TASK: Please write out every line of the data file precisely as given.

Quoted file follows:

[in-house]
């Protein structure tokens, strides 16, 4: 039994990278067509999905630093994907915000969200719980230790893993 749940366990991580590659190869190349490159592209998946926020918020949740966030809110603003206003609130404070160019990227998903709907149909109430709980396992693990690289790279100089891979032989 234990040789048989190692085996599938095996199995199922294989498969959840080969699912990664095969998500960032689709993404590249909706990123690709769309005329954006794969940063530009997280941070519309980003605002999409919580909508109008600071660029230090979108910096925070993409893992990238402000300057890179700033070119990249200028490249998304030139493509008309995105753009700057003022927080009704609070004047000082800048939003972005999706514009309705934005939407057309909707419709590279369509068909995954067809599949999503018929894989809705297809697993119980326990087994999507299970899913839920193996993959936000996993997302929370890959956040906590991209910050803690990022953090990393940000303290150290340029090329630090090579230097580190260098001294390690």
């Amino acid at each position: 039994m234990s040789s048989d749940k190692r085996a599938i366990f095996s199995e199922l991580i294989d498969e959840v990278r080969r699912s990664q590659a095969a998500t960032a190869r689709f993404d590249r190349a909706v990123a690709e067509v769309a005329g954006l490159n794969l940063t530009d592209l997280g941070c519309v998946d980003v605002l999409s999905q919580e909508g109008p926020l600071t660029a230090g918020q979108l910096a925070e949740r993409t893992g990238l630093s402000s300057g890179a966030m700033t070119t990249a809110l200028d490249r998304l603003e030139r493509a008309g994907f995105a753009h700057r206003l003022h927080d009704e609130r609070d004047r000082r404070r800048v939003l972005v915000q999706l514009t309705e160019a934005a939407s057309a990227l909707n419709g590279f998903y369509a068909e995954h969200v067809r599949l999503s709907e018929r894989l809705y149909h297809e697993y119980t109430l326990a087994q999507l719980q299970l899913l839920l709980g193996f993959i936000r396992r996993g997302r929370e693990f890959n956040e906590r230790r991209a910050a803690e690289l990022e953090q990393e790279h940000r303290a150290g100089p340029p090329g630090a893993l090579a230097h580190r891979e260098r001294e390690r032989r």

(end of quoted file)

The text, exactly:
[in-house]
């Protein structure tokens, strides 16, 4: 039994990278067509999905630093994907915000969200719980230790893993 749940366990991580590659190869190349490159592209998946926020918020949740966030809110603003206003609130404070160019990227998903709907149909109430709980396992693990690289790279100089891979032989 234990040789048989190692085996599938095996199995199922294989498969959840080969699912990664095969998500960032689709993404590249909706990123690709769309005329954006794969940063530009997280941070519309980003605002999409919580909508109008600071660029230090979108910096925070993409893992990238402000300057890179700033070119990249200028490249998304030139493509008309995105753009700057003022927080009704609070004047000082800048939003972005999706514009309705934005939407057309909707419709590279369509068909995954067809599949999503018929894989809705297809697993119980326990087994999507299970899913839920193996993959936000996993997302929370890959956040906590991209910050803690990022953090990393940000303290150290340029090329630090090579230097580190260098001294390690």
């Amino acid at each position: 039994m234990s040789s048989d749940k190692r085996a599938i366990f095996s199995e199922l991580i294989d498969e959840v990278r080969r699912s990664q590659a095969a998500t960032a190869r689709f993404d590249r190349a909706v990123a690709e067509v769309a005329g954006l490159n794969l940063t530009d592209l997280g941070c519309v998946d980003v605002l999409s999905q919580e909508g109008p926020l600071t660029a230090g918020q979108l910096a925070e949740r993409t893992g990238l630093s402000s300057g890179a966030m700033t070119t990249a809110l200028d490249r998304l603003e030139r493509a008309g994907f995105a753009h700057r206003l003022h927080d009704e609130r609070d004047r000082r404070r800048v939003l972005v915000q999706l514009t309705e160019a934005a939407s057309a990227l909707n419709g590279f998903y369509a068909e995954h969200v067809r599949l999503s709907e018929r894989l809705y149909h297809e697993y119980t109430l326990a087994q999507l719980q299970l899913l839920l709980g193996f993959i936000r396992r996993g997302r929370e693990f890959n956040e906590r230790r991209a910050a803690e690289l990022e953090q990393e790279h940000r303290a150290g100089p340029p090329g630090a893993l090579a230097h580190r891979e260098r001294e390690r032989r």